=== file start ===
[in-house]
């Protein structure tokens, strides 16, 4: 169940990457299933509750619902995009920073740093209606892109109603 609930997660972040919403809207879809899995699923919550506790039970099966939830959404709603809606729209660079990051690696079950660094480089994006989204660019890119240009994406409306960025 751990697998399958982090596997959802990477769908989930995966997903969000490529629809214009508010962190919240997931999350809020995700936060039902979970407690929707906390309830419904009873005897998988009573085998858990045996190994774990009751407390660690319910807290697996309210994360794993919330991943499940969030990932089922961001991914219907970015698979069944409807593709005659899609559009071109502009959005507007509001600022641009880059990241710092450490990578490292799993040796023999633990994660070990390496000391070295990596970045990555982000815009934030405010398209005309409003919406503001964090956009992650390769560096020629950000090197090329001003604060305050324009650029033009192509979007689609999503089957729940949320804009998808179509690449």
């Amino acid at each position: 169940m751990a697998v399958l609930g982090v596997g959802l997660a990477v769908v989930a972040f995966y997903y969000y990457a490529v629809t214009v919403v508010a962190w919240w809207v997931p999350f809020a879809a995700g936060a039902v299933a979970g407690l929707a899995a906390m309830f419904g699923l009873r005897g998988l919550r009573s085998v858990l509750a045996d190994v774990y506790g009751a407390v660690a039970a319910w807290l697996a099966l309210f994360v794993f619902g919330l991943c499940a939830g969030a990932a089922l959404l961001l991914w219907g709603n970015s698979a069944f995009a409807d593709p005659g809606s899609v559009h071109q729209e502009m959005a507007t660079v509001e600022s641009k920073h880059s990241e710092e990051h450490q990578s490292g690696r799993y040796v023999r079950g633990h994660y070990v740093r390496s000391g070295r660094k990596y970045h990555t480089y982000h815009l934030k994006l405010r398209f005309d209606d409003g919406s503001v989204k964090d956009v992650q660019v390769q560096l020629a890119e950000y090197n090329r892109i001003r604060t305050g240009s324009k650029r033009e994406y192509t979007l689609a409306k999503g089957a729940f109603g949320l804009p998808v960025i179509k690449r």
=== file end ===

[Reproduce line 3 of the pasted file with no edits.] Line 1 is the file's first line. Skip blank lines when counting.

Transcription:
């Amino acid at each position: 169940m751990a697998v399958l609930g982090v596997g959802l997660a990477v769908v989930a972040f995966y997903y969000y990457a490529v629809t214009v919403v508010a962190w919240w809207v997931p999350f809020a879809a995700g936060a039902v299933a979970g407690l929707a899995a906390m309830f419904g699923l009873r005897g998988l919550r009573s085998v858990l509750a045996d190994v774990y506790g009751a407390v660690a039970a319910w807290l697996a099966l309210f994360v794993f619902g919330l991943c499940a939830g969030a990932a089922l959404l961001l991914w219907g709603n970015s698979a069944f995009a409807d593709p005659g809606s899609v559009h071109q729209e502009m959005a507007t660079v509001e600022s641009k920073h880059s990241e710092e990051h450490q990578s490292g690696r799993y040796v023999r079950g633990h994660y070990v740093r390496s000391g070295r660094k990596y970045h990555t480089y982000h815009l934030k994006l405010r398209f005309d209606d409003g919406s503001v989204k964090d956009v992650q660019v390769q560096l020629a890119e950000y090197n090329r892109i001003r604060t305050g240009s324009k650029r033009e994406y192509t979007l689609a409306k999503g089957a729940f109603g949320l804009p998808v960025i179509k690449r």